Although this classic folk tale was to educate children a long time ago, but it was adapted to a puppet theater performance that also invited the audience to appreciate the message behind it.

“It highlights a mother’s love for her child and its consequences as a result of rebellion, of which most childhood fairy tales and folklore also convey the same message to the younger generation,” he said.

Meanwhile, the director of the puppet theater ‘Ibu’, Ling Tang, said that for the first time, he was entrusted to lead and direct the staging of puppet theater as a result of a combination of traditional and modern groups.

“Over the years, I have been heavily involved in musical theater staging and drama production, but for the first time I directed a theater that involved puppet actors that emphasized traditional elements in addition to a combination of modern music.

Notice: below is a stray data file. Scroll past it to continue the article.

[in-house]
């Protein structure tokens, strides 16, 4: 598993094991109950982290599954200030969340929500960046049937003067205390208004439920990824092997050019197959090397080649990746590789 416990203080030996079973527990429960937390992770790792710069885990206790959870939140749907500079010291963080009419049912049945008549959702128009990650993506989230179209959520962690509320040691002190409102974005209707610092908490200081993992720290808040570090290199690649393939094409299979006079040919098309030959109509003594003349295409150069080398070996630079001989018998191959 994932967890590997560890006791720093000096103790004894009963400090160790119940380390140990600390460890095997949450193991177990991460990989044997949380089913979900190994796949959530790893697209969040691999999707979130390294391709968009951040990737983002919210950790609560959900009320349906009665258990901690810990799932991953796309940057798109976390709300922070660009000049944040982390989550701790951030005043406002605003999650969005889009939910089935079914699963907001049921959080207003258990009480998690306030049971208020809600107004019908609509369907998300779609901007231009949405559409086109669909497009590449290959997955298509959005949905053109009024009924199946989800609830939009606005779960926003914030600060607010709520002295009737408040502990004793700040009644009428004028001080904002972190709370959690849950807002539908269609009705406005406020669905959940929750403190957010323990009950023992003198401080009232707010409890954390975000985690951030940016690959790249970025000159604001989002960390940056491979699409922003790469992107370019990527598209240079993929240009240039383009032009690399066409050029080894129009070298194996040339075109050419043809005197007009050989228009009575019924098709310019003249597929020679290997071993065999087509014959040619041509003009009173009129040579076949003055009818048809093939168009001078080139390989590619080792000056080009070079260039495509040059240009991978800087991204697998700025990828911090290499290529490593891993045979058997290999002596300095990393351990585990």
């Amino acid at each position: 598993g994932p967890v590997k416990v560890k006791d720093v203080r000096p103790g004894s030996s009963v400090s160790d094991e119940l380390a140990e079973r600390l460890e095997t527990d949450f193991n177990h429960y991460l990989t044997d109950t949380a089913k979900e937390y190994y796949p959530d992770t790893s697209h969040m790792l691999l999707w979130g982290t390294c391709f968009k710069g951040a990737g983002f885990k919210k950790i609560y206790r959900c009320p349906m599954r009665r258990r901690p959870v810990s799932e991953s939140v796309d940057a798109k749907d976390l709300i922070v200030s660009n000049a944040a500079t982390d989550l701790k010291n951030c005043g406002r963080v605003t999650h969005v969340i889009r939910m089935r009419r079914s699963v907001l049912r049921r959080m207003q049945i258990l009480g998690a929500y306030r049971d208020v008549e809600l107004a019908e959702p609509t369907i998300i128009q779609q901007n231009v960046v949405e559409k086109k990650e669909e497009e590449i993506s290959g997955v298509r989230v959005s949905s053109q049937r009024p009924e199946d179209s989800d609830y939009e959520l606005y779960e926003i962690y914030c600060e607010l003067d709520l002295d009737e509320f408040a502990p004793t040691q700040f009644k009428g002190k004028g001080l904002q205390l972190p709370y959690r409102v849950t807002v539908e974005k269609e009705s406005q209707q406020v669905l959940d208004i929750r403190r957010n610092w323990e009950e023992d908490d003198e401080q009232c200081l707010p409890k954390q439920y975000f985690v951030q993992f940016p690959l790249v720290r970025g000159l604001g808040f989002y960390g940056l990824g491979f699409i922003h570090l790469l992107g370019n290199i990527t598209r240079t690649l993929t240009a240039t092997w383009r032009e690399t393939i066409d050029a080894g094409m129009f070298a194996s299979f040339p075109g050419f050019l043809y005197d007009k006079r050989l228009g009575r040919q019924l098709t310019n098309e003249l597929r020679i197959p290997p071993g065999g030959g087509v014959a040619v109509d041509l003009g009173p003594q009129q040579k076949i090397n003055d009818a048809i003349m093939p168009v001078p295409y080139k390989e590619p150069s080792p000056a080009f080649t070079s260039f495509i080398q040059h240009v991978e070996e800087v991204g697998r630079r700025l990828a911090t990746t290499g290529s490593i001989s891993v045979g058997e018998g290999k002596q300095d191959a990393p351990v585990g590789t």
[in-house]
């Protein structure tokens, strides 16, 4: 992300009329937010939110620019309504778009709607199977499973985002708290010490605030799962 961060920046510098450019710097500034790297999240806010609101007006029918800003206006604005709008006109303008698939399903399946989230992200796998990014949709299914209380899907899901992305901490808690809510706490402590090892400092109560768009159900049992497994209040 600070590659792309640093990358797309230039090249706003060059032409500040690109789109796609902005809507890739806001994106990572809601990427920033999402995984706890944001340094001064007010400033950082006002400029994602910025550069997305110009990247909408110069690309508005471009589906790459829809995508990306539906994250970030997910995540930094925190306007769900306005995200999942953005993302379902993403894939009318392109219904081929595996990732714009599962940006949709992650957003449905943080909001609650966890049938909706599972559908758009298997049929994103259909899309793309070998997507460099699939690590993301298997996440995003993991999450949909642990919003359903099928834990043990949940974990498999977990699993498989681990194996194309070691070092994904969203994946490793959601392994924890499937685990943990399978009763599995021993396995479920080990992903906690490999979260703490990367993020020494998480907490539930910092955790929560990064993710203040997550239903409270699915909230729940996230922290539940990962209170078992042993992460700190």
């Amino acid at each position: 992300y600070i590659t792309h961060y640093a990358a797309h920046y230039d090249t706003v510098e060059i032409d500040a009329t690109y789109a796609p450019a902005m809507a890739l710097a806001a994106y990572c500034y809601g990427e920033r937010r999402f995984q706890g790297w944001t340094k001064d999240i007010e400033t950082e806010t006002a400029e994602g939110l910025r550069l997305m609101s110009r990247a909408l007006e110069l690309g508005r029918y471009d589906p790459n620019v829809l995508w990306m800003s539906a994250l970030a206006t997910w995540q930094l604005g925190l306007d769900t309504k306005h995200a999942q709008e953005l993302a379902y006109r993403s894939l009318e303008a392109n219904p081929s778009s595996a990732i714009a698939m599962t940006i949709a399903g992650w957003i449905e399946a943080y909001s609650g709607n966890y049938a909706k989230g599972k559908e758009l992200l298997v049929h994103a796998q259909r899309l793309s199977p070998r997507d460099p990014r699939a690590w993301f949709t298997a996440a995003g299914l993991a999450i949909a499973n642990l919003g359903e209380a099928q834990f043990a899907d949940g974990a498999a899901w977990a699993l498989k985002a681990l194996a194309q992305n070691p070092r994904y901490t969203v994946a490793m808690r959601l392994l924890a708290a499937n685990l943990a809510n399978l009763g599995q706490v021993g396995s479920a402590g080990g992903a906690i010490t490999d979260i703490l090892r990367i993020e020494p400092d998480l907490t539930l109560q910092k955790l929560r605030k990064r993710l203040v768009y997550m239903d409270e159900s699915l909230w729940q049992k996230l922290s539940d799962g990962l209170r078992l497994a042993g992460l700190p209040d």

“In terms of the band, the soundtrack and the ‘ backdrop ‘, I don’t face many problems, the only challenge is that we always ‘brainstorm’ to innovate in this staging and at the same time, the hereditary heritage that we want to preserve is not tampered with or modified.

“Most of us here have never been exposed to traditional elements like Chinese opera, puppet theater and playing traditional musical instruments.

“But we are thankful because we learned a lot of new things from the ‘ Iron Gang Puppet Theater ‘ group, especially Goh who was willing to guide us in stages,” he said, who has more than 30 years of experience in cinematography.